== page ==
Note: Glenny recalls playing with Buddy Bolden – describes him a "very jolly fellow" who would "drink plenty." He and Dr. Bechet agree that Bolden "went crazy in the crazy house, and he died." Glenny explains the difference between Bolden on one hand and Manuel Perez and John Robichaux on the other – Bolden played raggy with "all kinds of foolishness," whereas the others "didn't jazz so much." He was the most popular musician in town around 1896, and the hottest. A brief discussion of Buddy Petit, and Sidney Bechet's influence on him.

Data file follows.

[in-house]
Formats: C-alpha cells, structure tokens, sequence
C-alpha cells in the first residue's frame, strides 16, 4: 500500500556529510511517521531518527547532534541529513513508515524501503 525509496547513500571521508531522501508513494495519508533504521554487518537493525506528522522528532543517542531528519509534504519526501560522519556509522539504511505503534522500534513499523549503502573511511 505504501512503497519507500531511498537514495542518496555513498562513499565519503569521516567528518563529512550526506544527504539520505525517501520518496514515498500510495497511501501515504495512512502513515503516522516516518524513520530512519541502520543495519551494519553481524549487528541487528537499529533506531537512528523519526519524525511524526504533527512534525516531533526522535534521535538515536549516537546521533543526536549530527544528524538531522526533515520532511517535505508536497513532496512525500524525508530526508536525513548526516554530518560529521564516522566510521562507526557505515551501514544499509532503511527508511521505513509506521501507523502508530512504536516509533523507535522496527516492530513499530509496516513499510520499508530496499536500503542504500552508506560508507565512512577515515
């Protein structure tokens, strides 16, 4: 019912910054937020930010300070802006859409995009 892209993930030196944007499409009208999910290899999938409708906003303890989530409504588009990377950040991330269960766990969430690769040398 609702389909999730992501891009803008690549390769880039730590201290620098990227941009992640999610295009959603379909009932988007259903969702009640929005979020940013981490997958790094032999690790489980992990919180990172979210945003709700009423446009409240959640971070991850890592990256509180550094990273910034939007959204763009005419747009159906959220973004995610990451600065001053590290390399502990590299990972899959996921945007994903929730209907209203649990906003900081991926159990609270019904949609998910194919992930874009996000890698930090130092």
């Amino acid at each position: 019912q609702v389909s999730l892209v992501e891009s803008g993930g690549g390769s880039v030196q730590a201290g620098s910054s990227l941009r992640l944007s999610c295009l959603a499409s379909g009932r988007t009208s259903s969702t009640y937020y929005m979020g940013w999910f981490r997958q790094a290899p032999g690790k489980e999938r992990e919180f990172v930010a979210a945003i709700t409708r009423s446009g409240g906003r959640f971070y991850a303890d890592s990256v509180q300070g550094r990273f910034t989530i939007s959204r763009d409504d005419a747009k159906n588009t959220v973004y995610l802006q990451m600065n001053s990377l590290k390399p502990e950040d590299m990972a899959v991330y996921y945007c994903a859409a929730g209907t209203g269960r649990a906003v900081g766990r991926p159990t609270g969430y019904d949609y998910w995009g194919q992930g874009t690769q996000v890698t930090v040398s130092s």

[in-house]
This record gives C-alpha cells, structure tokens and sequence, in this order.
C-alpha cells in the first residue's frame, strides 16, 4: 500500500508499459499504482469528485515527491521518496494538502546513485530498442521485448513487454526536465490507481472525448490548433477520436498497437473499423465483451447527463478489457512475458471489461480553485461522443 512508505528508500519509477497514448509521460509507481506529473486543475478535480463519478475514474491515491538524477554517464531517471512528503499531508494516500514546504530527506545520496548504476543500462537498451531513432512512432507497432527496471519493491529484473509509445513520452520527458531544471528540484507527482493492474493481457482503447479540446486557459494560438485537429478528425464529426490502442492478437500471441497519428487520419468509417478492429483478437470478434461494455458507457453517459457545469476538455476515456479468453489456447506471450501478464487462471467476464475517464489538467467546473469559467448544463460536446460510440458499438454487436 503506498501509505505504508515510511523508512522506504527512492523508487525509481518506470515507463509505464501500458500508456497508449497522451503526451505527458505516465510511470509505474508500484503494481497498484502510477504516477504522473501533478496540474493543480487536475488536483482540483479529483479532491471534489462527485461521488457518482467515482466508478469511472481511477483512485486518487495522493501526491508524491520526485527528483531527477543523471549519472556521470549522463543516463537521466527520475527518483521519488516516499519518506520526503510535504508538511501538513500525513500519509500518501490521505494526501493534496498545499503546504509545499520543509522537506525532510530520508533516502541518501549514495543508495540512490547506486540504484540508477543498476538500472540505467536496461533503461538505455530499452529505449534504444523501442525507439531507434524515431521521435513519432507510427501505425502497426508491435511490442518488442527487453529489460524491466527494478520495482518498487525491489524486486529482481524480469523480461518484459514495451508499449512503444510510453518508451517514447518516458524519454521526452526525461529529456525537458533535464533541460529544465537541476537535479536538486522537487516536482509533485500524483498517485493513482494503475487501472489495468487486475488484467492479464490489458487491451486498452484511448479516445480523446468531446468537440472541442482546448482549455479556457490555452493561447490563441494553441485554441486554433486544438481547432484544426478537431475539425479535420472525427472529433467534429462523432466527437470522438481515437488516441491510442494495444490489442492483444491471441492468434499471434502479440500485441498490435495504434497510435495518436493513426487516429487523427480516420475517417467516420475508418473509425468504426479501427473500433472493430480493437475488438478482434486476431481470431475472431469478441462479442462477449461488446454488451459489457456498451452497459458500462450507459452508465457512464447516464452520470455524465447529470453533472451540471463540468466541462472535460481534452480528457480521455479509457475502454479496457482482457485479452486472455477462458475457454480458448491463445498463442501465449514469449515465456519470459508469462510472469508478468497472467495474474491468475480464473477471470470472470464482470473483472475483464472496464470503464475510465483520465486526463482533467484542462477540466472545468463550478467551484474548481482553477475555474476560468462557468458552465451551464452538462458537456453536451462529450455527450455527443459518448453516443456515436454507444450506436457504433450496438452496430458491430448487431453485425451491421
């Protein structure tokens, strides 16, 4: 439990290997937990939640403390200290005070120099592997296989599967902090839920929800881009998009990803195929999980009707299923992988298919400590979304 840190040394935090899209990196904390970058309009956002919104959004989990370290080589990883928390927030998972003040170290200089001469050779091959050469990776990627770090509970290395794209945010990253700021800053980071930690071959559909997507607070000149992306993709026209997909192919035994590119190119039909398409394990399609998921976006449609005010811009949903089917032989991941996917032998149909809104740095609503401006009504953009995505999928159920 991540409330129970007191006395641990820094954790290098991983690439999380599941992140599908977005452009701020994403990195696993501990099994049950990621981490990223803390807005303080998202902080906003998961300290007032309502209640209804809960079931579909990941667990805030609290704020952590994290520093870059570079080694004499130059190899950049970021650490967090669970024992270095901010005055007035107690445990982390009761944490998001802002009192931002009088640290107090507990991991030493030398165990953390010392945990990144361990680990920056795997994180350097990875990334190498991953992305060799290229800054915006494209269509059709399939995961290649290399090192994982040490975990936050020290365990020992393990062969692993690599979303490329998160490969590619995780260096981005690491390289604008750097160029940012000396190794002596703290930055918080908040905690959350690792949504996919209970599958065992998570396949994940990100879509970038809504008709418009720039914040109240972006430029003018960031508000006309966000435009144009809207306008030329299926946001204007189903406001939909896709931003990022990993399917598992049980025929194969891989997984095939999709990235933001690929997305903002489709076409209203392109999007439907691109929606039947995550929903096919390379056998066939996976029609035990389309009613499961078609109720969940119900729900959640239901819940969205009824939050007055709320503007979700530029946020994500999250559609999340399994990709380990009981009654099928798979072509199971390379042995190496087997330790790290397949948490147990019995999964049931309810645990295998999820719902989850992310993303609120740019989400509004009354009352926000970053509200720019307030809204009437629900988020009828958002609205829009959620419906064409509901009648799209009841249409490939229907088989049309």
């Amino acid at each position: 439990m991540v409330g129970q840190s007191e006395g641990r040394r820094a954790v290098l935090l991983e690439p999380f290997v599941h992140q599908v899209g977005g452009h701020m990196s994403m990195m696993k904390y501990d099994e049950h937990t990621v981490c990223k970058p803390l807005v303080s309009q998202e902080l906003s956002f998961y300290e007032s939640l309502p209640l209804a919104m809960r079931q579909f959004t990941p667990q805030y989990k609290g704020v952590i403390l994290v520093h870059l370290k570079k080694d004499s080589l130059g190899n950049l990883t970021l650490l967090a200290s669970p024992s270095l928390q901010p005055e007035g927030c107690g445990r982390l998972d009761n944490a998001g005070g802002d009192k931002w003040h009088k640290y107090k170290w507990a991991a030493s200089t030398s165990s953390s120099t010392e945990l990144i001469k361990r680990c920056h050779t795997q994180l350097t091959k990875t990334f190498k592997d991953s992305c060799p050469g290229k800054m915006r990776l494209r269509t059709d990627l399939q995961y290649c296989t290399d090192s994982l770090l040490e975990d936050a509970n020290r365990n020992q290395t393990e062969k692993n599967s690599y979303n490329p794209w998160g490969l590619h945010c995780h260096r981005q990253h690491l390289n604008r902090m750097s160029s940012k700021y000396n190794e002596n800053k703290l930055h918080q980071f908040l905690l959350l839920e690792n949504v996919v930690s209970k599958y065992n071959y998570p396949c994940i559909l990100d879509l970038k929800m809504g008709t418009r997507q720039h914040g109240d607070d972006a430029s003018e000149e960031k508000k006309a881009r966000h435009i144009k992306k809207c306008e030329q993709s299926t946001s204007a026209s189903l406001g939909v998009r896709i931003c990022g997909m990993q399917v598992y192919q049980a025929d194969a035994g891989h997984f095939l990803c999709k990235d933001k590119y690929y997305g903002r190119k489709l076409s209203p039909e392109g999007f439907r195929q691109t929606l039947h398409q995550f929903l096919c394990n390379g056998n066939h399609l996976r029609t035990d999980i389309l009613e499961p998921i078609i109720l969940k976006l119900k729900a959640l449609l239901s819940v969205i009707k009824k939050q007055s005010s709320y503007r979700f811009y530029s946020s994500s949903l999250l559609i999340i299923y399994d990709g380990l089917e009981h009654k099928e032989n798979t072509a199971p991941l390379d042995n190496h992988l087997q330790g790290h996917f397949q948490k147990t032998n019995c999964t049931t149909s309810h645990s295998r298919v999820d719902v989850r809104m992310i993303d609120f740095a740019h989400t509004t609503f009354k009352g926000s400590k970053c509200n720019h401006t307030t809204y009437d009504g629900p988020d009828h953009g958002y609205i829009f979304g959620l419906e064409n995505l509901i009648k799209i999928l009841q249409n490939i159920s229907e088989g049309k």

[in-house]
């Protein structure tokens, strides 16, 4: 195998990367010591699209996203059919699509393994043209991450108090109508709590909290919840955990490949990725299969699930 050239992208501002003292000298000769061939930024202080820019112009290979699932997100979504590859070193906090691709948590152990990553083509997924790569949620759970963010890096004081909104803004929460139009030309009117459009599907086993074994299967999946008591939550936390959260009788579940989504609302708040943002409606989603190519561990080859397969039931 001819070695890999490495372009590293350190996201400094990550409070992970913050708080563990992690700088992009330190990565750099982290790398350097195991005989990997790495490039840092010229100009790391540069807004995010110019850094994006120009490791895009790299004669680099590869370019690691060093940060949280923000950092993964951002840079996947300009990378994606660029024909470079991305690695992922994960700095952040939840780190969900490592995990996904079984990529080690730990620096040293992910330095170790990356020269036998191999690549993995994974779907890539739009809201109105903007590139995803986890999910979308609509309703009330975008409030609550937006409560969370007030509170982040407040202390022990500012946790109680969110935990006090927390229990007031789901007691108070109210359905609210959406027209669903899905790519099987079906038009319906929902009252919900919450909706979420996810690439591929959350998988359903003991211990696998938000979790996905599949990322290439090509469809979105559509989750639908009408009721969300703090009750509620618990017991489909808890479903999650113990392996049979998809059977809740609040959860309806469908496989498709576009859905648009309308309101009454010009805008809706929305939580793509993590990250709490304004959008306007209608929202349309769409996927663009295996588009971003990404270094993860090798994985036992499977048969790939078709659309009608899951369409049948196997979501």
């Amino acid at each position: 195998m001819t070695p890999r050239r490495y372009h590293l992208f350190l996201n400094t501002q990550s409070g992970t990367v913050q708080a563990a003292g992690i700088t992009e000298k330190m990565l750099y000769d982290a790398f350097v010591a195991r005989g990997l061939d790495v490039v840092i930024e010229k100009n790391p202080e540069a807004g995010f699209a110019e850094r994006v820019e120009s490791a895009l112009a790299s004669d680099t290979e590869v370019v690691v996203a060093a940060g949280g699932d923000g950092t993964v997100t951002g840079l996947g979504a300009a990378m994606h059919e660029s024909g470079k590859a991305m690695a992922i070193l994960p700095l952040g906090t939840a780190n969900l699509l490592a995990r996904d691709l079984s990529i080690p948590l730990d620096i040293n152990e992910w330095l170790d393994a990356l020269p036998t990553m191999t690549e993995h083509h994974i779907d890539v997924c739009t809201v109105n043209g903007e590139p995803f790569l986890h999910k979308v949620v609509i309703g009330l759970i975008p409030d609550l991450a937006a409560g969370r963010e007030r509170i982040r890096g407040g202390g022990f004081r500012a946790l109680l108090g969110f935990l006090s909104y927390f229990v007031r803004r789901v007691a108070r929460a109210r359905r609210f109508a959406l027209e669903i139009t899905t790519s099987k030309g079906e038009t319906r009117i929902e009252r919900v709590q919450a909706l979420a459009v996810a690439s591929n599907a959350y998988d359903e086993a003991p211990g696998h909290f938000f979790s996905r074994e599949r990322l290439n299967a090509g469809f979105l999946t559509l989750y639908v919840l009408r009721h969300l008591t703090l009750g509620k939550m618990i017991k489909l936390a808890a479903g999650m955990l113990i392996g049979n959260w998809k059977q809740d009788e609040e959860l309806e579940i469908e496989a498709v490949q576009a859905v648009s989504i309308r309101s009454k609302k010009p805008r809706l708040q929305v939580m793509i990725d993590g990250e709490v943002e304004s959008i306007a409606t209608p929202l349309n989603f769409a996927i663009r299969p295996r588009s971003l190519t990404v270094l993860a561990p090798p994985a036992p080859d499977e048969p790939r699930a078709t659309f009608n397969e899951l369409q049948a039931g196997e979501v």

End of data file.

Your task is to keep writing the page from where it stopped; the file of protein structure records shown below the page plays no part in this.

About the session: Interviews with Albert Glenny and Dr. Leonard Bechet. Albert Glenny (1870–1958) was a member of Buddy Bolden’s marching band (c. 1900) and played string bass with the bands of Kid Rena, Big Eye Louis Nelson, John Robichaux, and the Depression-era WPA Brass Band and ERA Orchestra. The box of the recording tape bears this description: “79, spry old gentleman, spots and freckles, eyebrows gone, toothless, his memory slow, eyes blurry and red, the slightly clawed fingers, clean, poor clothes, broken but polished shoes, quiet old fellow, looks 60.” Dr. Bechet was a trombonist, dentist, and older brother of renowned clarinetist Sidney Bechet. He led the Silver Bells Brass Band, featuring Sidney, until World War I and was a member of the Young Superior Brass Band in the 1920s. (See Lomax's interviews with Bechet with Glenny.)
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